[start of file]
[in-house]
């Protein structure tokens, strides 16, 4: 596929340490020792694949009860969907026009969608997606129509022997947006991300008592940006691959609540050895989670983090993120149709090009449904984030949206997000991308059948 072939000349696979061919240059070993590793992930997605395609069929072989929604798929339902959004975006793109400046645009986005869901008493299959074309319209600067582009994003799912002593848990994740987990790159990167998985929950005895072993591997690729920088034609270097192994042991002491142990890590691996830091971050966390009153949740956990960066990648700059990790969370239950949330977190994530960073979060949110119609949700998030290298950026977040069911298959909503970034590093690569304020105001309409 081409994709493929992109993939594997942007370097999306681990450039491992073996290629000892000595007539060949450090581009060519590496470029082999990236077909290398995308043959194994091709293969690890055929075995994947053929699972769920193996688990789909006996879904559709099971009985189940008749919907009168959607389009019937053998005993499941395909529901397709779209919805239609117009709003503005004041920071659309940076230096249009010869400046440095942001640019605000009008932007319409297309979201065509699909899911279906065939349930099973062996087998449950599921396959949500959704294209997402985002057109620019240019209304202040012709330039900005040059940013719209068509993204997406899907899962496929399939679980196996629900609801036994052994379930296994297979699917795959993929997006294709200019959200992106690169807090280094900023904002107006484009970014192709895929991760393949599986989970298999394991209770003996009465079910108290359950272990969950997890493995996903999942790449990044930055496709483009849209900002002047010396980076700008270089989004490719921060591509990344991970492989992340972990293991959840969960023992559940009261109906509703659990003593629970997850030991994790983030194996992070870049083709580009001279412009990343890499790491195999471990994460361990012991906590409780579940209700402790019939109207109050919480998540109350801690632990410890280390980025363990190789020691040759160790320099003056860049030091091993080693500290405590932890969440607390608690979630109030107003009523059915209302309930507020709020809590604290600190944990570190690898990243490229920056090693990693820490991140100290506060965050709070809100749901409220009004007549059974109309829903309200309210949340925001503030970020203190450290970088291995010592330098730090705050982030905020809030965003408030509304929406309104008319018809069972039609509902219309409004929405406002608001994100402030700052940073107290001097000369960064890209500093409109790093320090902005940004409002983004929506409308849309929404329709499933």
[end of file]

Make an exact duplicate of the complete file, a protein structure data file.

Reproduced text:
[in-house]
């Protein structure tokens, strides 16, 4: 596929340490020792694949009860969907026009969608997606129509022997947006991300008592940006691959609540050895989670983090993120149709090009449904984030949206997000991308059948 072939000349696979061919240059070993590793992930997605395609069929072989929604798929339902959004975006793109400046645009986005869901008493299959074309319209600067582009994003799912002593848990994740987990790159990167998985929950005895072993591997690729920088034609270097192994042991002491142990890590691996830091971050966390009153949740956990960066990648700059990790969370239950949330977190994530960073979060949110119609949700998030290298950026977040069911298959909503970034590093690569304020105001309409 081409994709493929992109993939594997942007370097999306681990450039491992073996290629000892000595007539060949450090581009060519590496470029082999990236077909290398995308043959194994091709293969690890055929075995994947053929699972769920193996688990789909006996879904559709099971009985189940008749919907009168959607389009019937053998005993499941395909529901397709779209919805239609117009709003503005004041920071659309940076230096249009010869400046440095942001640019605000009008932007319409297309979201065509699909899911279906065939349930099973062996087998449950599921396959949500959704294209997402985002057109620019240019209304202040012709330039900005040059940013719209068509993204997406899907899962496929399939679980196996629900609801036994052994379930296994297979699917795959993929997006294709200019959200992106690169807090280094900023904002107006484009970014192709895929991760393949599986989970298999394991209770003996009465079910108290359950272990969950997890493995996903999942790449990044930055496709483009849209900002002047010396980076700008270089989004490719921060591509990344991970492989992340972990293991959840969960023992559940009261109906509703659990003593629970997850030991994790983030194996992070870049083709580009001279412009990343890499790491195999471990994460361990012991906590409780579940209700402790019939109207109050919480998540109350801690632990410890280390980025363990190789020691040759160790320099003056860049030091091993080693500290405590932890969440607390608690979630109030107003009523059915209302309930507020709020809590604290600190944990570190690898990243490229920056090693990693820490991140100290506060965050709070809100749901409220009004007549059974109309829903309200309210949340925001503030970020203190450290970088291995010592330098730090705050982030905020809030965003408030509304929406309104008319018809069972039609509902219309409004929405406002608001994100402030700052940073107290001097000369960064890209500093409109790093320090902005940004409002983004929506409308849309929404329709499933």